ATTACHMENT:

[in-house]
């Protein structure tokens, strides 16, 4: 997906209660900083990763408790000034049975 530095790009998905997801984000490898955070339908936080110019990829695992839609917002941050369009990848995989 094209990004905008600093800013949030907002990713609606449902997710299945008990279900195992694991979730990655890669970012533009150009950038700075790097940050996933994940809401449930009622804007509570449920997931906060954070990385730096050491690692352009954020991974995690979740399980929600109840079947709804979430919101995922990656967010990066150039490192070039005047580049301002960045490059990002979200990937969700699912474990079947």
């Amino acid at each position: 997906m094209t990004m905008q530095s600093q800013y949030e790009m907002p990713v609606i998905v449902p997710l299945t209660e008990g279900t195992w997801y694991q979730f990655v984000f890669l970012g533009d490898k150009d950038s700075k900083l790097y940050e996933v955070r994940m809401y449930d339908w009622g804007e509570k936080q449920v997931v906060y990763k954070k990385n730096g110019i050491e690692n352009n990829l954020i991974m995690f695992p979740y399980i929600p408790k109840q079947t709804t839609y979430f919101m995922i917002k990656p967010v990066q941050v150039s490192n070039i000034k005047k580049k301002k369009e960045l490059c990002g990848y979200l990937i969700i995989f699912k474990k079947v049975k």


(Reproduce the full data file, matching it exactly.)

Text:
[in-house]
């Protein structure tokens, strides 16, 4: 997906209660900083990763408790000034049975 530095790009998905997801984000490898955070339908936080110019990829695992839609917002941050369009990848995989 094209990004905008600093800013949030907002990713609606449902997710299945008990279900195992694991979730990655890669970012533009150009950038700075790097940050996933994940809401449930009622804007509570449920997931906060954070990385730096050491690692352009954020991974995690979740399980929600109840079947709804979430919101995922990656967010990066150039490192070039005047580049301002960045490059990002979200990937969700699912474990079947």
């Amino acid at each position: 997906m094209t990004m905008q530095s600093q800013y949030e790009m907002p990713v609606i998905v449902p997710l299945t209660e008990g279900t195992w997801y694991q979730f990655v984000f890669l970012g533009d490898k150009d950038s700075k900083l790097y940050e996933v955070r994940m809401y449930d339908w009622g804007e509570k936080q449920v997931v906060y990763k954070k990385n730096g110019i050491e690692n352009n990829l954020i991974m995690f695992p979740y399980i929600p408790k109840q079947t709804t839609y979430f919101m995922i917002k990656p967010v990066q941050v150039s490192n070039i000034k005047k580049k301002k369009e960045l490059c990002g990848y979200l990937i969700i995989f699912k474990k079947v049975k």